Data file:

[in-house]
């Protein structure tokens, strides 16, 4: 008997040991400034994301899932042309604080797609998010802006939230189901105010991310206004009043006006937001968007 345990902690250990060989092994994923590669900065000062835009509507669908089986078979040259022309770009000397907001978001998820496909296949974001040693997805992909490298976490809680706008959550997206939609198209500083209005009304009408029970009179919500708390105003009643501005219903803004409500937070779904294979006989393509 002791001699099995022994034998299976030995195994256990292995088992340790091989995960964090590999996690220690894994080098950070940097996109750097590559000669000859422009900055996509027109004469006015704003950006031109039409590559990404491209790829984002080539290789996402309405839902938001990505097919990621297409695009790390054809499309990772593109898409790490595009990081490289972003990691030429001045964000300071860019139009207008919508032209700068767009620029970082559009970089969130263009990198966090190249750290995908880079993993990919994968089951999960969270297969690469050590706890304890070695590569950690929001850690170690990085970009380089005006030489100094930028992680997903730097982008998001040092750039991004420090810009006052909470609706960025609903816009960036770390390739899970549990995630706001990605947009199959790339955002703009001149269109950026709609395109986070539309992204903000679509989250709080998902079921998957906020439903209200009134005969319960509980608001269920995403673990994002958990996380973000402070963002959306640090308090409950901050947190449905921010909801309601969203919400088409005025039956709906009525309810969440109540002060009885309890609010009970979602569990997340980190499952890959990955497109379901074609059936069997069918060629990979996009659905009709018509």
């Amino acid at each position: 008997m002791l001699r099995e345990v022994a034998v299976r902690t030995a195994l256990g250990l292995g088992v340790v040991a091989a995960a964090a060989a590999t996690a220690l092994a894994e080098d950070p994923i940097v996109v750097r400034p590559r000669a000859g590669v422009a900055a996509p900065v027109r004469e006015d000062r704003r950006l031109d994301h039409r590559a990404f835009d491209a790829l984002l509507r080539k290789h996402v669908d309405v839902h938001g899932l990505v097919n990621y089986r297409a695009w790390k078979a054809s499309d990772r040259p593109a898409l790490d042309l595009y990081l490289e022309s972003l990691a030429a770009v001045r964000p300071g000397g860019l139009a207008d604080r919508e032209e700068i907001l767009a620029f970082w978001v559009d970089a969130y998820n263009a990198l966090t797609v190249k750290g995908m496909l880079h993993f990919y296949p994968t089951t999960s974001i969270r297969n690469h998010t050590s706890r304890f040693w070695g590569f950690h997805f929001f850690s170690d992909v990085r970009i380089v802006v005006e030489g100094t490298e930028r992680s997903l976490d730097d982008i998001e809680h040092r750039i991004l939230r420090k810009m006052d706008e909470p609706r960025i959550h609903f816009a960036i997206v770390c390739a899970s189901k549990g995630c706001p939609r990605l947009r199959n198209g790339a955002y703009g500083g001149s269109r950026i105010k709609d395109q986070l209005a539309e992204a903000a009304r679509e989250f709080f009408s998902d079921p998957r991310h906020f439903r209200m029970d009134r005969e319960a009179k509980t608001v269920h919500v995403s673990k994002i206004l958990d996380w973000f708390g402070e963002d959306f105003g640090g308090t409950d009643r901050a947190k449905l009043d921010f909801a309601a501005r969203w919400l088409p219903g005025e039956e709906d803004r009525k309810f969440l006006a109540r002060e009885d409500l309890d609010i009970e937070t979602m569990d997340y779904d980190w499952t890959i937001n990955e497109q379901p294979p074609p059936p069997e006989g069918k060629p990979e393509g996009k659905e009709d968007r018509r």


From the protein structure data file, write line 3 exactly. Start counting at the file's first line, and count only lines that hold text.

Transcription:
């Amino acid at each position: 008997m002791l001699r099995e345990v022994a034998v299976r902690t030995a195994l256990g250990l292995g088992v340790v040991a091989a995960a964090a060989a590999t996690a220690l092994a894994e080098d950070p994923i940097v996109v750097r400034p590559r000669a000859g590669v422009a900055a996509p900065v027109r004469e006015d000062r704003r950006l031109d994301h039409r590559a990404f835009d491209a790829l984002l509507r080539k290789h996402v669908d309405v839902h938001g899932l990505v097919n990621y089986r297409a695009w790390k078979a054809s499309d990772r040259p593109a898409l790490d042309l595009y990081l490289e022309s972003l990691a030429a770009v001045r964000p300071g000397g860019l139009a207008d604080r919508e032209e700068i907001l767009a620029f970082w978001v559009d970089a969130y998820n263009a990198l966090t797609v190249k750290g995908m496909l880079h993993f990919y296949p994968t089951t999960s974001i969270r297969n690469h998010t050590s706890r304890f040693w070695g590569f950690h997805f929001f850690s170690d992909v990085r970009i380089v802006v005006e030489g100094t490298e930028r992680s997903l976490d730097d982008i998001e809680h040092r750039i991004l939230r420090k810009m006052d706008e909470p609706r960025i959550h609903f816009a960036i997206v770390c390739a899970s189901k549990g995630c706001p939609r990605l947009r199959n198209g790339a955002y703009g500083g001149s269109r950026i105010k709609d395109q986070l209005a539309e992204a903000a009304r679509e989250f709080f009408s998902d079921p998957r991310h906020f439903r209200m029970d009134r005969e319960a009179k509980t608001v269920h919500v995403s673990k994002i206004l958990d996380w973000f708390g402070e963002d959306f105003g640090g308090t409950d009643r901050a947190k449905l009043d921010f909801a309601a501005r969203w919400l088409p219903g005025e039956e709906d803004r009525k309810f969440l006006a109540r002060e009885d409500l309890d609010i009970e937070t979602m569990d997340y779904d980190w499952t890959i937001n990955e497109q379901p294979p074609p059936p069997e006989g069918k060629p990979e393509g996009k659905e009709d968007r018509r």